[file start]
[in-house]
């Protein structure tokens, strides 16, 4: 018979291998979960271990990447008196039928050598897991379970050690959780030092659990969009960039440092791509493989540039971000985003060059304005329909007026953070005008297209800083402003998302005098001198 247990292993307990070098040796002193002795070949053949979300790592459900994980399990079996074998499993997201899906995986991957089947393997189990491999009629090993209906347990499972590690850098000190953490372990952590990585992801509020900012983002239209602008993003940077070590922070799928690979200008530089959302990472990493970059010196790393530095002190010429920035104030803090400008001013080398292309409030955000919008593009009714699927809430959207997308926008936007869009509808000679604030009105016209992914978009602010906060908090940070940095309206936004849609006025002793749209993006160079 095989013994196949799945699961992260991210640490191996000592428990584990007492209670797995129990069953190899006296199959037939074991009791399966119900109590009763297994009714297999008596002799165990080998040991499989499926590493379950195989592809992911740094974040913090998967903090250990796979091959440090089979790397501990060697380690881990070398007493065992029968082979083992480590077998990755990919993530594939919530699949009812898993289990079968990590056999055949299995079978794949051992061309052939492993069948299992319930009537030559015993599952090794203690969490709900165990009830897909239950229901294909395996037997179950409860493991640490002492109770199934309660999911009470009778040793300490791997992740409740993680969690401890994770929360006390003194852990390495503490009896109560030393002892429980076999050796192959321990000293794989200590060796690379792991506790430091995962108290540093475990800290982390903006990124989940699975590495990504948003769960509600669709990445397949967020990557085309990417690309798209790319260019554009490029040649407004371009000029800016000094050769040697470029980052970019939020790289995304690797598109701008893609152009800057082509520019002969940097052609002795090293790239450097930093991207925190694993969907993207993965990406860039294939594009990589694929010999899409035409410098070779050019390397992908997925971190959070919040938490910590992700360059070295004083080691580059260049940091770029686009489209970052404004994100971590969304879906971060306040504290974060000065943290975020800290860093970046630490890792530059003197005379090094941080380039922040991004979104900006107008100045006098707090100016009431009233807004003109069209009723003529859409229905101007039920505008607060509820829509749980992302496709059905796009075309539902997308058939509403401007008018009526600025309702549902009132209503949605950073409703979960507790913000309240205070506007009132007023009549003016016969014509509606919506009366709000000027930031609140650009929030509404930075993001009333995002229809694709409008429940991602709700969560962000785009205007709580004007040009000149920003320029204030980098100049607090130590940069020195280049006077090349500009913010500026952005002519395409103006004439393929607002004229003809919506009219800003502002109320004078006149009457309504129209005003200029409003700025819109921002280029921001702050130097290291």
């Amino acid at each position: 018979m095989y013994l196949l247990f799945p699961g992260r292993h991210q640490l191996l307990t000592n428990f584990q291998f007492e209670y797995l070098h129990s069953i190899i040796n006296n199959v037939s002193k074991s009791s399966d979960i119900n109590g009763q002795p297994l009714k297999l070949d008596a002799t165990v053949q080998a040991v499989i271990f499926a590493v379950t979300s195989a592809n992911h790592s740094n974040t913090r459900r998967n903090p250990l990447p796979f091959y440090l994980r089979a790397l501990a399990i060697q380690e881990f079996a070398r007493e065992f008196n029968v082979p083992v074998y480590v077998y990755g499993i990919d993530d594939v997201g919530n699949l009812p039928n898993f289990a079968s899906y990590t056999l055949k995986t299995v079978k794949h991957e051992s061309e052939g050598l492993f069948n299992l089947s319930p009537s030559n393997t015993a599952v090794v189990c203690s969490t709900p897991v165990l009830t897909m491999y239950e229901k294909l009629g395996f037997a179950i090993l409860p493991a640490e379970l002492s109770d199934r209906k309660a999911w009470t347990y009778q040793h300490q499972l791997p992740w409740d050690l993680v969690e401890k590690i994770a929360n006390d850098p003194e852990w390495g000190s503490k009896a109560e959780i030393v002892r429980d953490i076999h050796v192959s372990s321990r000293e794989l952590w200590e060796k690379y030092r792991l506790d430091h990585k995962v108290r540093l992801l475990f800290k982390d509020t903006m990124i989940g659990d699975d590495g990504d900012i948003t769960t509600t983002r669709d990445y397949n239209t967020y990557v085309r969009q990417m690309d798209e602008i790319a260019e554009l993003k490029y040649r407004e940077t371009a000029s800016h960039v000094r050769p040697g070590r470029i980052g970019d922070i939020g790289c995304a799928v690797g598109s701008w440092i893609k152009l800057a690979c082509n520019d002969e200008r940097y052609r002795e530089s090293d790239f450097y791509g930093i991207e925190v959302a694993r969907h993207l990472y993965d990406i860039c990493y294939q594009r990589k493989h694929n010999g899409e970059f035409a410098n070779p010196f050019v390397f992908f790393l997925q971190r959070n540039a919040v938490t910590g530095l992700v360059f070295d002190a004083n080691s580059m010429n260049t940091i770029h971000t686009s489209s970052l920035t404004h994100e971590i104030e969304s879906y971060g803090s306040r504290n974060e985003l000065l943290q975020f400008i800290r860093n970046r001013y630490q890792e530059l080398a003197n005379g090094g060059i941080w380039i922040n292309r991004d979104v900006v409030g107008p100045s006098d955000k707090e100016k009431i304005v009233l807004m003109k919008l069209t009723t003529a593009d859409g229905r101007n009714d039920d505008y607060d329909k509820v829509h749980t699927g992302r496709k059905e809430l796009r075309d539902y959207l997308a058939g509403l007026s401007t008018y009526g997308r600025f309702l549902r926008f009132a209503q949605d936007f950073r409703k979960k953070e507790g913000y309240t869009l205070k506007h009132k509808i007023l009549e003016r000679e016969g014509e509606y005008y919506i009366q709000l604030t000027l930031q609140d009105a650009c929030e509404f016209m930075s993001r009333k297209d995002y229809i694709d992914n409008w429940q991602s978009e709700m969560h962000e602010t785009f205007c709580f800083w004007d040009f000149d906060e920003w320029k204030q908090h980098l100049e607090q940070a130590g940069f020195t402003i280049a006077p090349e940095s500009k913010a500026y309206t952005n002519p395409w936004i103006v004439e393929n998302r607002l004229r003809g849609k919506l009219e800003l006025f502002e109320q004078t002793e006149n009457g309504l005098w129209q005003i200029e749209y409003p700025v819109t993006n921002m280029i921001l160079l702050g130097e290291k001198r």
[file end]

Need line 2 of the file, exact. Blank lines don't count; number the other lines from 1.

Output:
């Protein structure tokens, strides 16, 4: 018979291998979960271990990447008196039928050598897991379970050690959780030092659990969009960039440092791509493989540039971000985003060059304005329909007026953070005008297209800083402003998302005098001198 247990292993307990070098040796002193002795070949053949979300790592459900994980399990079996074998499993997201899906995986991957089947393997189990491999009629090993209906347990499972590690850098000190953490372990952590990585992801509020900012983002239209602008993003940077070590922070799928690979200008530089959302990472990493970059010196790393530095002190010429920035104030803090400008001013080398292309409030955000919008593009009714699927809430959207997308926008936007869009509808000679604030009105016209992914978009602010906060908090940070940095309206936004849609006025002793749209993006160079 095989013994196949799945699961992260991210640490191996000592428990584990007492209670797995129990069953190899006296199959037939074991009791399966119900109590009763297994009714297999008596002799165990080998040991499989499926590493379950195989592809992911740094974040913090998967903090250990796979091959440090089979790397501990060697380690881990070398007493065992029968082979083992480590077998990755990919993530594939919530699949009812898993289990079968990590056999055949299995079978794949051992061309052939492993069948299992319930009537030559015993599952090794203690969490709900165990009830897909239950229901294909395996037997179950409860493991640490002492109770199934309660999911009470009778040793300490791997992740409740993680969690401890994770929360006390003194852990390495503490009896109560030393002892429980076999050796192959321990000293794989200590060796690379792991506790430091995962108290540093475990800290982390903006990124989940699975590495990504948003769960509600669709990445397949967020990557085309990417690309798209790319260019554009490029040649407004371009000029800016000094050769040697470029980052970019939020790289995304690797598109701008893609152009800057082509520019002969940097052609002795090293790239450097930093991207925190694993969907993207993965990406860039294939594009990589694929010999899409035409410098070779050019390397992908997925971190959070919040938490910590992700360059070295004083080691580059260049940091770029686009489209970052404004994100971590969304879906971060306040504290974060000065943290975020800290860093970046630490890792530059003197005379090094941080380039922040991004979104900006107008100045006098707090100016009431009233807004003109069209009723003529859409229905101007039920505008607060509820829509749980992302496709059905796009075309539902997308058939509403401007008018009526600025309702549902009132209503949605950073409703979960507790913000309240205070506007009132007023009549003016016969014509509606919506009366709000000027930031609140650009929030509404930075993001009333995002229809694709409008429940991602709700969560962000785009205007709580004007040009000149920003320029204030980098100049607090130590940069020195280049006077090349500009913010500026952005002519395409103006004439393929607002004229003809919506009219800003502002109320004078006149009457309504129209005003200029409003700025819109921002280029921001702050130097290291």